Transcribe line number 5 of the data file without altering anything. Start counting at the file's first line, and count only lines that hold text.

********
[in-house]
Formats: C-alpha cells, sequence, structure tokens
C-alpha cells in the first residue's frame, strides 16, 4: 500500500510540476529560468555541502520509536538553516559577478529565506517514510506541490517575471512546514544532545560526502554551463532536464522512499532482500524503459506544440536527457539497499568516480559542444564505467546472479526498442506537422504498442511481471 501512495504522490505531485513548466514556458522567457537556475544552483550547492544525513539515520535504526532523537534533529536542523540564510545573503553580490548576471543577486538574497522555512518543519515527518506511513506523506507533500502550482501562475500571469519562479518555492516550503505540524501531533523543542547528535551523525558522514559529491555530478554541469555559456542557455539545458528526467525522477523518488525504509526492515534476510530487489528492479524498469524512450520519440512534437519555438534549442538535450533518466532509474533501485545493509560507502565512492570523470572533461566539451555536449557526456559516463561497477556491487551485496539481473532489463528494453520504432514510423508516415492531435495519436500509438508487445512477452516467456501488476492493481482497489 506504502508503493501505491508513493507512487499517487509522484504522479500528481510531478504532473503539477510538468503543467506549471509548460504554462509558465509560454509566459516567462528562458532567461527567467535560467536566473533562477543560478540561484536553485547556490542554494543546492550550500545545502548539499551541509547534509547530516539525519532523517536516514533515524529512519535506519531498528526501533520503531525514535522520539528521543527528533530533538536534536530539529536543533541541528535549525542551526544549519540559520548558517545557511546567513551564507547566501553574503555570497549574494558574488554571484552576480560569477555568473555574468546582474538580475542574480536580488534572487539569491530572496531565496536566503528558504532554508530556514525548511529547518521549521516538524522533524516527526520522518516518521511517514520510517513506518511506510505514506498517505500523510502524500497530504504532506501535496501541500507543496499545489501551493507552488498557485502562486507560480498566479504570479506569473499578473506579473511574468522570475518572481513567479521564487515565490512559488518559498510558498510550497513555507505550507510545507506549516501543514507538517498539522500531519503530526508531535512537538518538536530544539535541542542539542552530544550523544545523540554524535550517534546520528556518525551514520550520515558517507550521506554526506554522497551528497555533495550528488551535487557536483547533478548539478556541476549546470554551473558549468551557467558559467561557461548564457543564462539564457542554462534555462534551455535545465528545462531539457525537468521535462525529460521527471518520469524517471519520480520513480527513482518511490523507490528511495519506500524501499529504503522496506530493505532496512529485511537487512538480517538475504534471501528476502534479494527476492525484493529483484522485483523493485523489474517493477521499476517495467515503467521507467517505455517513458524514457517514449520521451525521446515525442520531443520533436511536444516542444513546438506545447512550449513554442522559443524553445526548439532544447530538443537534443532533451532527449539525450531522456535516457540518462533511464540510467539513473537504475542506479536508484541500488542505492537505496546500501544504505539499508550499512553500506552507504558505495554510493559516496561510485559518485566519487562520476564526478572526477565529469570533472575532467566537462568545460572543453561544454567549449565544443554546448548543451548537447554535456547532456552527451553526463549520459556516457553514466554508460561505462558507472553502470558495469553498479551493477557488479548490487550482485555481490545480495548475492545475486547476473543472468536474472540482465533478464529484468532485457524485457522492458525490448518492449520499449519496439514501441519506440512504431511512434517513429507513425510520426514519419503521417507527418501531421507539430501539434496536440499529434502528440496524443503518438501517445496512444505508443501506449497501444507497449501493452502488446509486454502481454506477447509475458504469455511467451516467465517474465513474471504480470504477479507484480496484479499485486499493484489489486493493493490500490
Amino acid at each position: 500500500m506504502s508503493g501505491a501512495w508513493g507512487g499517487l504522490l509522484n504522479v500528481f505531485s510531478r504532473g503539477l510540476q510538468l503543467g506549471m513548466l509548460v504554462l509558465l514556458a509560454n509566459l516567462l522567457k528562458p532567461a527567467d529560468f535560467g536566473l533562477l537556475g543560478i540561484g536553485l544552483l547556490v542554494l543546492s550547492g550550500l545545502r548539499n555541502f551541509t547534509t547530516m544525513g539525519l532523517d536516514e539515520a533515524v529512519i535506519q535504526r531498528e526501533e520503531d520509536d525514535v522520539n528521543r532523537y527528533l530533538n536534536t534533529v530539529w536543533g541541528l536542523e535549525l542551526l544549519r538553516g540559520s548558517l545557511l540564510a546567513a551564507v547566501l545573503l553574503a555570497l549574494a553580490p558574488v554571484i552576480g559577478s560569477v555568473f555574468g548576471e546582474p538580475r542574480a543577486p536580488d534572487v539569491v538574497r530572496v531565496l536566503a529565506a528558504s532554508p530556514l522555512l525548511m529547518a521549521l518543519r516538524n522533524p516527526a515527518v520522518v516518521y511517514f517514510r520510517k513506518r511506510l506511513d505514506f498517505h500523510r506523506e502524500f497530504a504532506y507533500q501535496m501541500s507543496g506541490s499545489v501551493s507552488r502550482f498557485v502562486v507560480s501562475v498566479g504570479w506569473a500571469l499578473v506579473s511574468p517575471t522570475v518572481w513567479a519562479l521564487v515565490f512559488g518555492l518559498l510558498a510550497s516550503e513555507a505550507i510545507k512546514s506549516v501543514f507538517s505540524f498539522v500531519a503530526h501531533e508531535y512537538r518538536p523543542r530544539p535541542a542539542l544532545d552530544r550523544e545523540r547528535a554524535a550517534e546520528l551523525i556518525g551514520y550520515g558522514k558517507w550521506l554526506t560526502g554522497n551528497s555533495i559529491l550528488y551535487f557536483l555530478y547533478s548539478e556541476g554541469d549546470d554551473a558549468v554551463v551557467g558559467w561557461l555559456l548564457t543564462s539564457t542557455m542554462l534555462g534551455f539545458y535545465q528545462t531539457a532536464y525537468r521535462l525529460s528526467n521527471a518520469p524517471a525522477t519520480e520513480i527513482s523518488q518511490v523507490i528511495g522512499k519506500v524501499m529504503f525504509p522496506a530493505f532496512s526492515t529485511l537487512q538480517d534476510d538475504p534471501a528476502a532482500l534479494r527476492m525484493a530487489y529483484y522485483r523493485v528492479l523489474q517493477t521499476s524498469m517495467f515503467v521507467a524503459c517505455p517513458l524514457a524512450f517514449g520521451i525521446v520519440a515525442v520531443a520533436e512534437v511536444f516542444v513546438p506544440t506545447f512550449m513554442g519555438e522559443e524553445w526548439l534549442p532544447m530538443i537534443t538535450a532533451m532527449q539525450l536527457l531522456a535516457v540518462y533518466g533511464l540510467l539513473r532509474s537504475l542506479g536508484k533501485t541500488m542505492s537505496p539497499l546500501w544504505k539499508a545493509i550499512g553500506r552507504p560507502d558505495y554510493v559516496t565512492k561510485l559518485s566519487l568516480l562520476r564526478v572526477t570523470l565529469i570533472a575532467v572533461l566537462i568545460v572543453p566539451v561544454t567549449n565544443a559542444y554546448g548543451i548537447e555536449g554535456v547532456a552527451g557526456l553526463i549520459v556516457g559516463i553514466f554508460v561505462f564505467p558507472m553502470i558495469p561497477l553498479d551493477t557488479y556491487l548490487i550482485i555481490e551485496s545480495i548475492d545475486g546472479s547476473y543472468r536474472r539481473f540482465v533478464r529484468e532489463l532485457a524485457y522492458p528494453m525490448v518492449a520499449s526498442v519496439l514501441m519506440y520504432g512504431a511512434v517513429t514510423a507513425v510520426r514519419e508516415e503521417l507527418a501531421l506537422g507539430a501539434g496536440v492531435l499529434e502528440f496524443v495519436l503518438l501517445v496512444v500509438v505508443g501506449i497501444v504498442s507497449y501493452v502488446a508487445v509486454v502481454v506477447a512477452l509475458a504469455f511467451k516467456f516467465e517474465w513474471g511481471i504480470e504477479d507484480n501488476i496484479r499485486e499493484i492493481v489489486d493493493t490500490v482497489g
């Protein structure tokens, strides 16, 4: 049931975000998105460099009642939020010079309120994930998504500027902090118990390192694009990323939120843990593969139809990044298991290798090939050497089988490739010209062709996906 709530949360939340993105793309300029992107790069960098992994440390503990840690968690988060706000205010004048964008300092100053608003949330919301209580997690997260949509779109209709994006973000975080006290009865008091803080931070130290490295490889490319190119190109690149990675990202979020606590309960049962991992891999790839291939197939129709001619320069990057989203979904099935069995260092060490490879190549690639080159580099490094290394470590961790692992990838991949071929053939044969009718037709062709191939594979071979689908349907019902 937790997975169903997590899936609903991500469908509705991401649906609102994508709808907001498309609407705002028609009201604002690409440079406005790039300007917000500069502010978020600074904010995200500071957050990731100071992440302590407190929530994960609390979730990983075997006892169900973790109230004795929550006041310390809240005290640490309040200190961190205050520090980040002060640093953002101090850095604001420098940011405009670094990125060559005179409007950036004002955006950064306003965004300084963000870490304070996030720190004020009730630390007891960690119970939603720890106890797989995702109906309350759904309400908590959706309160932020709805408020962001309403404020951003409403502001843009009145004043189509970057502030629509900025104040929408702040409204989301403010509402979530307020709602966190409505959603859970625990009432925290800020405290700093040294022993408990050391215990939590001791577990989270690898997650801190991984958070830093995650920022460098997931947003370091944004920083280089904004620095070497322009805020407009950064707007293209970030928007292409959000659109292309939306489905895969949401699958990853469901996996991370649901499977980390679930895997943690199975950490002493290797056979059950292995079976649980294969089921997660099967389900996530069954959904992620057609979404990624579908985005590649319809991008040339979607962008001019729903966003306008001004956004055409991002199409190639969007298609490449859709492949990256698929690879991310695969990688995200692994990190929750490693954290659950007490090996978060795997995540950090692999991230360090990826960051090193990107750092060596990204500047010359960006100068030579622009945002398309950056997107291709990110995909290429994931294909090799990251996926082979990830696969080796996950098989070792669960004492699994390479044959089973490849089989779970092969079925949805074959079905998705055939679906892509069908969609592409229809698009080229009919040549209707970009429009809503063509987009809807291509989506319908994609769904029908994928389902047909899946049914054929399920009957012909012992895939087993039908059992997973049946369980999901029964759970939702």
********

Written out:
């Protein structure tokens, strides 16, 4: 049931975000998105460099009642939020010079309120994930998504500027902090118990390192694009990323939120843990593969139809990044298991290798090939050497089988490739010209062709996906 709530949360939340993105793309300029992107790069960098992994440390503990840690968690988060706000205010004048964008300092100053608003949330919301209580997690997260949509779109209709994006973000975080006290009865008091803080931070130290490295490889490319190119190109690149990675990202979020606590309960049962991992891999790839291939197939129709001619320069990057989203979904099935069995260092060490490879190549690639080159580099490094290394470590961790692992990838991949071929053939044969009718037709062709191939594979071979689908349907019902 937790997975169903997590899936609903991500469908509705991401649906609102994508709808907001498309609407705002028609009201604002690409440079406005790039300007917000500069502010978020600074904010995200500071957050990731100071992440302590407190929530994960609390979730990983075997006892169900973790109230004795929550006041310390809240005290640490309040200190961190205050520090980040002060640093953002101090850095604001420098940011405009670094990125060559005179409007950036004002955006950064306003965004300084963000870490304070996030720190004020009730630390007891960690119970939603720890106890797989995702109906309350759904309400908590959706309160932020709805408020962001309403404020951003409403502001843009009145004043189509970057502030629509900025104040929408702040409204989301403010509402979530307020709602966190409505959603859970625990009432925290800020405290700093040294022993408990050391215990939590001791577990989270690898997650801190991984958070830093995650920022460098997931947003370091944004920083280089904004620095070497322009805020407009950064707007293209970030928007292409959000659109292309939306489905895969949401699958990853469901996996991370649901499977980390679930895997943690199975950490002493290797056979059950292995079976649980294969089921997660099967389900996530069954959904992620057609979404990624579908985005590649319809991008040339979607962008001019729903966003306008001004956004055409991002199409190639969007298609490449859709492949990256698929690879991310695969990688995200692994990190929750490693954290659950007490090996978060795997995540950090692999991230360090990826960051090193990107750092060596990204500047010359960006100068030579622009945002398309950056997107291709990110995909290429994931294909090799990251996926082979990830696969080796996950098989070792669960004492699994390479044959089973490849089989779970092969079925949805074959079905998705055939679906892509069908969609592409229809698009080229009919040549209707970009429009809503063509987009809807291509989506319908994609769904029908994928389902047909899946049914054929399920009957012909012992895939087993039908059992997973049946369980999901029964759970939702």